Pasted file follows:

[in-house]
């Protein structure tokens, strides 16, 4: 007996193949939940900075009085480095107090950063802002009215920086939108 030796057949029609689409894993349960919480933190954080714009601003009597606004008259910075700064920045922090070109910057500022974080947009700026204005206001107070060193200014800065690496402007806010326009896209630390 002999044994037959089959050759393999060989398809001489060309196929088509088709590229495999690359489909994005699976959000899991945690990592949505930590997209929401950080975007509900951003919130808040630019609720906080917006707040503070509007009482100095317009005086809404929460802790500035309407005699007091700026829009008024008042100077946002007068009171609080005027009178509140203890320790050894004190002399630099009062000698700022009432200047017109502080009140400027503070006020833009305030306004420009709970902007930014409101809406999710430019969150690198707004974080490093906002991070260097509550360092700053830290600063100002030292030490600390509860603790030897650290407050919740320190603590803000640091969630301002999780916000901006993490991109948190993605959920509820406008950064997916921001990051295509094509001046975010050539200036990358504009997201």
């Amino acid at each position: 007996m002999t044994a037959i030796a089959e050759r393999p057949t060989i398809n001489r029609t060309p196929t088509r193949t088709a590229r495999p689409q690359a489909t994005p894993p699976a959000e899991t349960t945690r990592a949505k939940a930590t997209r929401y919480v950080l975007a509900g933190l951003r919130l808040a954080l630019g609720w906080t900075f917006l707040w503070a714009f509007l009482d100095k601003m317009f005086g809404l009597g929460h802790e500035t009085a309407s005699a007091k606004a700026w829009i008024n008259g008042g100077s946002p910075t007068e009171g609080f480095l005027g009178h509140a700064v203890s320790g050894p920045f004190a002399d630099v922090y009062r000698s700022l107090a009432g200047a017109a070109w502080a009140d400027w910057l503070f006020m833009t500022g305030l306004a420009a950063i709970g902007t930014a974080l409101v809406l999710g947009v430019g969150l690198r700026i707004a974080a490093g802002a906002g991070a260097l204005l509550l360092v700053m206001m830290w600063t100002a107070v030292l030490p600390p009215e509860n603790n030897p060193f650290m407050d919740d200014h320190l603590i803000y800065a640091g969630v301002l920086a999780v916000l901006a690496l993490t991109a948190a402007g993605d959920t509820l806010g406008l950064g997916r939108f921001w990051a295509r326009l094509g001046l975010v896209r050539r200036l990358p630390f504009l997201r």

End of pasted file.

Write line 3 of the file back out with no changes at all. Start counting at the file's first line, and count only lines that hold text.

């Amino acid at each position: 007996m002999t044994a037959i030796a089959e050759r393999p057949t060989i398809n001489r029609t060309p196929t088509r193949t088709a590229r495999p689409q690359a489909t994005p894993p699976a959000e899991t349960t945690r990592a949505k939940a930590t997209r929401y919480v950080l975007a509900g933190l951003r919130l808040a954080l630019g609720w906080t900075f917006l707040w503070a714009f509007l009482d100095k601003m317009f005086g809404l009597g929460h802790e500035t009085a309407s005699a007091k606004a700026w829009i008024n008259g008042g100077s946002p910075t007068e009171g609080f480095l005027g009178h509140a700064v203890s320790g050894p920045f004190a002399d630099v922090y009062r000698s700022l107090a009432g200047a017109a070109w502080a009140d400027w910057l503070f006020m833009t500022g305030l306004a420009a950063i709970g902007t930014a974080l409101v809406l999710g947009v430019g969150l690198r700026i707004a974080a490093g802002a906002g991070a260097l204005l509550l360092v700053m206001m830290w600063t100002a107070v030292l030490p600390p009215e509860n603790n030897p060193f650290m407050d919740d200014h320190l603590i803000y800065a640091g969630v301002l920086a999780v916000l901006a690496l993490t991109a948190a402007g993605d959920t509820l806010g406008l950064g997916r939108f921001w990051a295509r326009l094509g001046l975010v896209r050539r200036l990358p630390f504009l997201r």